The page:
Y’all, I am so sorry I’ve been MIA. I’m gonna be honest here–I haven’t even opened my email inbox in like a week. I feel terrible about this. And the worst thing is, I received such nice gifts over the past week–a Dyson vacuum (OMG OMG OMG I have finally achieved the level of luxury of which I’ve always dreamed!!!), a rain barrel for my backyard (yay water conservation!), an absolutely adorable pair of boots that I can’t wait to wear (pics coming soon, once my legs are suitable for photographing), and something else that I haven’t allowed myself to open yet because I first need apologize for being MIA. So. I am really, really, really sorry for my absence and whatever frustration and inconvenience I may have caused due to my failure to read, much less respond to, my emails in several days. I hope you can forgive me.
You may be wondering WTF I’ve been doing that prevented me from spending a measly little hour or three each day corresponding with clients and potential clients. Well. It’s a long-ish story (isn’t it always?).
First, I got the fantastic idea to clear out the storage room/shed/laundry room in the back of my house. If you don’t know already, I bought a historic home in New Orleans (my hometown) about a year and a half ago. The majority of houses in NOLA are pretty old, so I had experience dealing with the quirks of old houses as a renter. If you’ve ever lived in an older home (I don’t mean a mid-century ranch; I mean a house that’s about 100 years old or more), then you know that they’re a pain in the ass. And I knew this one was going to be a pain in the ass when I first walked through the front door. But, never one to choose the easier option, I fell in love with it and bought it anyway.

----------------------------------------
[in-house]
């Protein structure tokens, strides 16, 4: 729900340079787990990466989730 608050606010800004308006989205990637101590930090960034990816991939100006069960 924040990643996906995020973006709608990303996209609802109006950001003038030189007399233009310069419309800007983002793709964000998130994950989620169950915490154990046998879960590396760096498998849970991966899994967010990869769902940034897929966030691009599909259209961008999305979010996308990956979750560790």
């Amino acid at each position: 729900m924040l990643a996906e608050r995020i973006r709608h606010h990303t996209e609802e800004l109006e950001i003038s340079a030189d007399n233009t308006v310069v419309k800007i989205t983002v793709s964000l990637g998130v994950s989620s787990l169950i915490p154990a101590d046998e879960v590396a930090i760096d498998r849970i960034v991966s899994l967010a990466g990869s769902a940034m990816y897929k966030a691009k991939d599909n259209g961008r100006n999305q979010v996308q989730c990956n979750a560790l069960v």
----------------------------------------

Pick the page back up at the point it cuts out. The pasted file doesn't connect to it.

So yeah, I decided to clean out this back storage room. And while I was doing that, I figured I might as well move the washer and dryer to a place where they made more sense, even though it meant I’d have to re-do some plumbing stuff. So, I started on that…while also still cleaning out the storage room. Of course this just added to the chaos, but I was still ready and raring to go! So full of vim and vigor! So optimistic! And enjoying all the pain and sweat and filth involved!
I’m pretty sure this room qualifies as what’s called a “historic addition”–an add-on to the original house that someone slapped on a long, long time ago. And my house, like houses in many of the oldest neighborhoods in New Orleans, has suffered neglect for the past several decades. As I was throwing things away, wiping down shelves, and moving things around, I realized one wall felt particularly…flimsy.